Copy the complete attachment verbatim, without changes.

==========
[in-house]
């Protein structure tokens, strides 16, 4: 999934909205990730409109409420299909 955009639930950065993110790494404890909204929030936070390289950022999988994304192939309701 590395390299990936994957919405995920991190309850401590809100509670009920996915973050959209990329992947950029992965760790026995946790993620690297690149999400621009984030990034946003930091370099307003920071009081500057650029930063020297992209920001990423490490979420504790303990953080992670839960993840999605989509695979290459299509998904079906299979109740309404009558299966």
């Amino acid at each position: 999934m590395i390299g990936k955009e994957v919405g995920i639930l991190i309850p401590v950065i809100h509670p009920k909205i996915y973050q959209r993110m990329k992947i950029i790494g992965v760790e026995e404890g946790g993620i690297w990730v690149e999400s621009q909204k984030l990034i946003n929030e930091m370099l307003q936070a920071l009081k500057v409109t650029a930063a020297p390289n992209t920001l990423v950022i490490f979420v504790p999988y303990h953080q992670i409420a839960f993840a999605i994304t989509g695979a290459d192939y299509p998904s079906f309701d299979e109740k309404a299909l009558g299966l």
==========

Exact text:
[in-house]
């Protein structure tokens, strides 16, 4: 999934909205990730409109409420299909 955009639930950065993110790494404890909204929030936070390289950022999988994304192939309701 590395390299990936994957919405995920991190309850401590809100509670009920996915973050959209990329992947950029992965760790026995946790993620690297690149999400621009984030990034946003930091370099307003920071009081500057650029930063020297992209920001990423490490979420504790303990953080992670839960993840999605989509695979290459299509998904079906299979109740309404009558299966």
């Amino acid at each position: 999934m590395i390299g990936k955009e994957v919405g995920i639930l991190i309850p401590v950065i809100h509670p009920k909205i996915y973050q959209r993110m990329k992947i950029i790494g992965v760790e026995e404890g946790g993620i690297w990730v690149e999400s621009q909204k984030l990034i946003n929030e930091m370099l307003q936070a920071l009081k500057v409109t650029a930063a020297p390289n992209t920001l990423v950022i490490f979420v504790p999988y303990h953080q992670i409420a839960f993840a999605i994304t989509g695979a290459d192939y299509p998904s079906f309701d299979e109740k309404a299909l009558g299966l």